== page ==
Do you belong to any writer’s groups or communities? Do you think these types of social interactions are important for writers?

Currently I belong to Sisters in Crime Canada West and the Crime Writers of Canada. I’m a charter member of Calgary Crime Writers and a longtime member of Imaginative Fiction Writers Association. As you might reasonably guess, I’m a huge believer in the power of writers’ communities to provide emotional support as well as practical guidance. At all the stages of crime-writing I’ve experienced so far, writers at my level have been cheering me on while writers further up the Golden Pyramid have held out their hands to help me up to the next level. From scribbling my first tentative chapter to show to a critique group, to winning the Dundurn Unhanged Arthur (and almost winning the Debut Dagger), to landing a three-book contract and having to learn all the social media and in-person marketing hoops to set up and knock down, I’ve been so very fortunate in the support I’ve received.

That said, groups can cause difficulties for writers just starting out. Some of the perils I’ve seen include: critique group members who give harsh and reductive feedback instead of calm, constructive comments; newbies’ vision for their work being lost as they adapt their style to a group culture that may be simply different or that has become hidebound; groups that are faithfully meeting to talk about writing but don’t push members to produce any writing; groups that are all about sales and marketing opportunities, pushing new writers to produce quickly marketable work instead of promoting development of the writer’s individual skills and writing voice. There’s nothing wrong with marketing your work, but marketing too soon can close doors on both the publishing side and on the writer’s personal development side.

Which one of your characters is the most like you? The least?

The character most like me is Jan. Although she’s a few decades younger, she has the same ill-understood neurological illness that I have, called ME/CFS (Myalgic Encephalomyelitis). The struggles she has to get through her days, to stand up under social stigma and snap judgments, to keep trying out new treatments that not only don’t help but may well make her life worse… all those are issues I’ve struggled with for nearly 30 years. Jan and I share some visual art and art history education, too. I’ve made her my stand-in for all the paintings I’d love to see in person, and my excuse to spend many hours reading up on art forgery in case she spots one in a future book.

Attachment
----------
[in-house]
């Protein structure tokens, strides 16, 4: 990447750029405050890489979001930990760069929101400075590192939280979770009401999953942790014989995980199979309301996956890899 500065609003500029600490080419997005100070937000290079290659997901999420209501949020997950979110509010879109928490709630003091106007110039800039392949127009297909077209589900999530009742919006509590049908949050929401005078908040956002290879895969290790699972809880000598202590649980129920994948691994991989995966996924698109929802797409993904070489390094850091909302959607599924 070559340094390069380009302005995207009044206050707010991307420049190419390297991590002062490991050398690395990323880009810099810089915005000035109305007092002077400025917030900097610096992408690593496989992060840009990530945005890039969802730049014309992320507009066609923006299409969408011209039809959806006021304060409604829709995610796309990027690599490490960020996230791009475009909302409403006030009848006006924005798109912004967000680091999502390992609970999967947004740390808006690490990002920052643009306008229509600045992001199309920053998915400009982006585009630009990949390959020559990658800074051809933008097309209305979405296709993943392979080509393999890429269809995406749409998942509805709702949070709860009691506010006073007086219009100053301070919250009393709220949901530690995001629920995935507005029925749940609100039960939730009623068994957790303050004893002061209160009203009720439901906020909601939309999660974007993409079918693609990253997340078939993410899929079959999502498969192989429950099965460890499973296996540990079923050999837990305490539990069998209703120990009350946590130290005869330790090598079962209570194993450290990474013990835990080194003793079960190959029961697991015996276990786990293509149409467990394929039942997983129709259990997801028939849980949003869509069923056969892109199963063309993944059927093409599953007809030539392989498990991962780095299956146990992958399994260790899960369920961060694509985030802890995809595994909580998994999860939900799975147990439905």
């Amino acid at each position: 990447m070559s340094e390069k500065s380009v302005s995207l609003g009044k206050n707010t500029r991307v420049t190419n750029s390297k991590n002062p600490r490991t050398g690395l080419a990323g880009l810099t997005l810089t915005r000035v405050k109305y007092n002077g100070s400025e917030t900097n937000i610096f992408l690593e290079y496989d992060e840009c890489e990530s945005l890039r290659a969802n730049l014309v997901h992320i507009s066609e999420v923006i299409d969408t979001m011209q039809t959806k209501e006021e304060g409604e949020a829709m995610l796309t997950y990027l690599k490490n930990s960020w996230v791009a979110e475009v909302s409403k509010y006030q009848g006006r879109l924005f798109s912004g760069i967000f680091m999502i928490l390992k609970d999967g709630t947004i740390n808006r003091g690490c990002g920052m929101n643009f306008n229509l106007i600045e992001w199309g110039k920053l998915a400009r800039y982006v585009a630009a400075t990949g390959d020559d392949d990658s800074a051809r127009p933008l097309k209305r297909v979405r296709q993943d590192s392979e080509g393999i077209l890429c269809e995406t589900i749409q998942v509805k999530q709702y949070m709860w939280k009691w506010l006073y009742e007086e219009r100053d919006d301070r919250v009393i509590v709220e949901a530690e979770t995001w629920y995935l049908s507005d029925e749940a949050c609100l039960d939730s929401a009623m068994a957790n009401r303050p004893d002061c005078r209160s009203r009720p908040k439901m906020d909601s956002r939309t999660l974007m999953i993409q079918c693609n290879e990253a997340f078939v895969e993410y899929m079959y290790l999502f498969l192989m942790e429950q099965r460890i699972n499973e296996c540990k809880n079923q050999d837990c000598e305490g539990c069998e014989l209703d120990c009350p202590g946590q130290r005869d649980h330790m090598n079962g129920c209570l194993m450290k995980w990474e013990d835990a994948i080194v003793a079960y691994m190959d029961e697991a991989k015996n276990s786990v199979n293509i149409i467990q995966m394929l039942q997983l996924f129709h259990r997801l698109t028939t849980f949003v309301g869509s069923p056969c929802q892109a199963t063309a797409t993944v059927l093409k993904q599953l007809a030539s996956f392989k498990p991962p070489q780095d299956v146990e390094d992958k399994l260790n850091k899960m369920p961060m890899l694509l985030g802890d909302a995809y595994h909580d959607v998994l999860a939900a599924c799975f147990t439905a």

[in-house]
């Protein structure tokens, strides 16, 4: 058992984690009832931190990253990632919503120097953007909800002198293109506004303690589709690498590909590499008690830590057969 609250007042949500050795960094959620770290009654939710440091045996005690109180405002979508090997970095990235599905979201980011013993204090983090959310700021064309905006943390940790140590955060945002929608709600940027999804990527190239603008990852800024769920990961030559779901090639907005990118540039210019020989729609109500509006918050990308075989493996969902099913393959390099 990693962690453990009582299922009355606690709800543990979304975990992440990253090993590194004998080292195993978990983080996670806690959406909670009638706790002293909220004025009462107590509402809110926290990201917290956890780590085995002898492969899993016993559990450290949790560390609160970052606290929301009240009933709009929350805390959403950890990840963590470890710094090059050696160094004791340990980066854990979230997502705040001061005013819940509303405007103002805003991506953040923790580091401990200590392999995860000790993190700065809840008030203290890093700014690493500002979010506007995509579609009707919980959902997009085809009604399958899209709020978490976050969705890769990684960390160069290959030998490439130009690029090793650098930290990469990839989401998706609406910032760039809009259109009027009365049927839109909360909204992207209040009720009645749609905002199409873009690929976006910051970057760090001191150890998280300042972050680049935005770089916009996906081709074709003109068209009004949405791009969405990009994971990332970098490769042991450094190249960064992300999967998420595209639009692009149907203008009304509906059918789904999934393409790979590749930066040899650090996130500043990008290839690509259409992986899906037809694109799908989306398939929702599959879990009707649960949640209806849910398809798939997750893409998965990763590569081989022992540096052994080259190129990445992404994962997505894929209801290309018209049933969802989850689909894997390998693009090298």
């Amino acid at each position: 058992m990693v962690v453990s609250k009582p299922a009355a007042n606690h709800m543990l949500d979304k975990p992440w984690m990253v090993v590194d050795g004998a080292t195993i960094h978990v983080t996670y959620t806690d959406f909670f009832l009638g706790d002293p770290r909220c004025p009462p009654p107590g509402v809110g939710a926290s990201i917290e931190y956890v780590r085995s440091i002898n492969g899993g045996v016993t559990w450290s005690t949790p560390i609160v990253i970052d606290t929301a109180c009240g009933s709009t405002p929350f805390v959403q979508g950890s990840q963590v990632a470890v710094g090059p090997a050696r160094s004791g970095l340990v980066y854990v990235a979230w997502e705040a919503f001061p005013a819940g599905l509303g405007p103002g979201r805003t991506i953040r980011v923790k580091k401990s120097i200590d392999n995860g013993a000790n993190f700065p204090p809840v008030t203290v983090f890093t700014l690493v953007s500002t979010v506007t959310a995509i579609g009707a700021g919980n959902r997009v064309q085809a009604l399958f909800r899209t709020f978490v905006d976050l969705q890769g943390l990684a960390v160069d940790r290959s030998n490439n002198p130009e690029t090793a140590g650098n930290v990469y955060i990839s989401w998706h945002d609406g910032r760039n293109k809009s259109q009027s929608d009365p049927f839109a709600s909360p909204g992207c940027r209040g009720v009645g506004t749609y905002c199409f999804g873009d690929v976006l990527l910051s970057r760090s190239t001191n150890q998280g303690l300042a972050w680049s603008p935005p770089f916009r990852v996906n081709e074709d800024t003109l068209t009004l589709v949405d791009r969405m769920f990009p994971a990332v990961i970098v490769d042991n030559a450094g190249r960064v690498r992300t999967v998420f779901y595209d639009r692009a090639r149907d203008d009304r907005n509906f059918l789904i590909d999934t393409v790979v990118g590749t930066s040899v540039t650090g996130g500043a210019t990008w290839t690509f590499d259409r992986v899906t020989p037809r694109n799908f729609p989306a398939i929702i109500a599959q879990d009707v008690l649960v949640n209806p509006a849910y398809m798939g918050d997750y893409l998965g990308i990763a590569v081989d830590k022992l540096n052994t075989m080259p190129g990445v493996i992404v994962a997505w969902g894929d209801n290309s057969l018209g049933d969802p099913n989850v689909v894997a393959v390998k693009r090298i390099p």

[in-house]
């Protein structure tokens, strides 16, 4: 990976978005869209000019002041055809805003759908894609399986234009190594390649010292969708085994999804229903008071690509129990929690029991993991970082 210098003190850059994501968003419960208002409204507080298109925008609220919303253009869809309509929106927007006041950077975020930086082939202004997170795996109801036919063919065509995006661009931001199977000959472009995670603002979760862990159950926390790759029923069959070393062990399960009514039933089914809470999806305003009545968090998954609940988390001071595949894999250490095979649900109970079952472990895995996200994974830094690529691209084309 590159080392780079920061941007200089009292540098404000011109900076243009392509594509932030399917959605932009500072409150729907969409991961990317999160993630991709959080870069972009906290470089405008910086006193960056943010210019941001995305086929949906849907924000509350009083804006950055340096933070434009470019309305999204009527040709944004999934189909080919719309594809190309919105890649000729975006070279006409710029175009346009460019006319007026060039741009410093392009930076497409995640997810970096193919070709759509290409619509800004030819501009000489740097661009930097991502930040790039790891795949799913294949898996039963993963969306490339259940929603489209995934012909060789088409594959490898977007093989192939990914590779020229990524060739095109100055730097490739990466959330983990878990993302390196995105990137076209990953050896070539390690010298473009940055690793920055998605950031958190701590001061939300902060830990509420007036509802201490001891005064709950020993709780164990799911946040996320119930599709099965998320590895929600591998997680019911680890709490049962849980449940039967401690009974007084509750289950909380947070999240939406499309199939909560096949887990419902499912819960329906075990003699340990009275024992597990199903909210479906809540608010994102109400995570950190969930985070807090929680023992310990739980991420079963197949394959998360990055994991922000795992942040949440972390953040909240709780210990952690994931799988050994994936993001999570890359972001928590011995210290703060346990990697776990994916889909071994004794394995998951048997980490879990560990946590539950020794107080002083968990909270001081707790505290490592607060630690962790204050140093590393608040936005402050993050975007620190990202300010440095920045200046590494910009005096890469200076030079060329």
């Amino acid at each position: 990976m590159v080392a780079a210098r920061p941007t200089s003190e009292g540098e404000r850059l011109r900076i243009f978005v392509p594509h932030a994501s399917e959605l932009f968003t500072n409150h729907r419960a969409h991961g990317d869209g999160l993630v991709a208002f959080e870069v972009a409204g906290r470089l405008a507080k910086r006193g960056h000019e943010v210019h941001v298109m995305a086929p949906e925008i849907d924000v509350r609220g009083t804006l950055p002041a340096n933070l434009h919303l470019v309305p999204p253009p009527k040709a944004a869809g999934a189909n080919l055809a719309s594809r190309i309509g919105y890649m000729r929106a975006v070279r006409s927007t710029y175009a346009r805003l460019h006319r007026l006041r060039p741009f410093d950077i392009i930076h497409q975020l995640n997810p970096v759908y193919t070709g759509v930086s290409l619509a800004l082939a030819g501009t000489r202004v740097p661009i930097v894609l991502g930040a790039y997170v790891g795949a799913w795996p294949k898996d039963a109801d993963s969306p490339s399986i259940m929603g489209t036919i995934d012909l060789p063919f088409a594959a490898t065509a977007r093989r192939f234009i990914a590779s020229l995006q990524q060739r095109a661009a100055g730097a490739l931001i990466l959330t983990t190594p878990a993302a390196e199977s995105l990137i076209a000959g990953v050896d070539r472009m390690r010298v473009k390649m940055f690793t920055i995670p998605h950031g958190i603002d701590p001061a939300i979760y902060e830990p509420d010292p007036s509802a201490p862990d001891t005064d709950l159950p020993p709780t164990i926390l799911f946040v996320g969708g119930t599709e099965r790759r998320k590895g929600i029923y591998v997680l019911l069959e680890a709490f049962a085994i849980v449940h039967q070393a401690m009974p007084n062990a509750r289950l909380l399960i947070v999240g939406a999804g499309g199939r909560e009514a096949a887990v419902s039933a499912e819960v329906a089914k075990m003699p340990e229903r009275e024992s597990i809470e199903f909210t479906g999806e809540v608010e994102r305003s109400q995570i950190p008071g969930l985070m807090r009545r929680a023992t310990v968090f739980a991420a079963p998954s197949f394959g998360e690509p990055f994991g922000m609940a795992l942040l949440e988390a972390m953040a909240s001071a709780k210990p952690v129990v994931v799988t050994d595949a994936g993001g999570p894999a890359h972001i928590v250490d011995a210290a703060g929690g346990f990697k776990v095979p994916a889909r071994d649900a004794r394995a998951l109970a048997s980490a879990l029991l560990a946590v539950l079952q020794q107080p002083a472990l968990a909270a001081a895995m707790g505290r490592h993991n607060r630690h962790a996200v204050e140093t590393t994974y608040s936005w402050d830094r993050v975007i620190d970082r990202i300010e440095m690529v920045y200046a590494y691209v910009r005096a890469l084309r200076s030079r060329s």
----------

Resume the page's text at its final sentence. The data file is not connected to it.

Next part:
Least like? Camille Hardy. And not only because she’s slim, tanned, fit, blonde, and rich (although I’d like to own her butter-yellow BMW convertible). It’s all in the attitude, baby. Hers is that all other women are either competition for the richest man around, or they’re roadkill.

Have you written any series characters? What’s their appeal for you?

I’ve written four (so far) of a five-book series of YA novels, The Maddie Hatter Adventures. They center around an aristocratic runaway young woman. In a slightly off-reality 1899, Maddie’s earning her living as a journalist. She wants to do investigative reporting but she keeps on getting relegated to the fashion beat. I think of her as a cross between Trixie Belden and Indiana Jones, and I love seeing what trouble she falls into (sometimes literally). She’s a self-rescuing young lady, with a core group of friends and mentors who are all strong personalities in their own right. What interests me most about series characters is seeing how they grow and change in the face of adversity, or fail to change when circumstances would seem to demand it.

Do you remember the first story you wrote? Tell us about it.

I was in fourth grade, and Mrs. Rinaldo started a film in which we saw a shadowy figure of a man creep through a half-open barn door. She stopped the film there and told us to write an ending. I started writing and got so caught up in the girl’s emotional state as she crept toward the door, torn between curiosity and dread at what she’d find, that I couldn’t finish the story in the time allotted. I’ve long blessed Mrs. Rinaldo for allowing me the rest of the week to take that story as far as I wanted.

Spoiler alert: my imagination failed me right at the barn door. After all that suspenseful build-up, I couldn’t think of a payoff that seemed both big enough to satisfy the story and safe enough that it wouldn’t give me nightmares forevermore. That same dilemma is why I don’t write horror stories or extremely graphic violence.

Many writers also put their creativity to use in ways other than writing. Do you consider yourself a creative person? What other creative outlets do you have?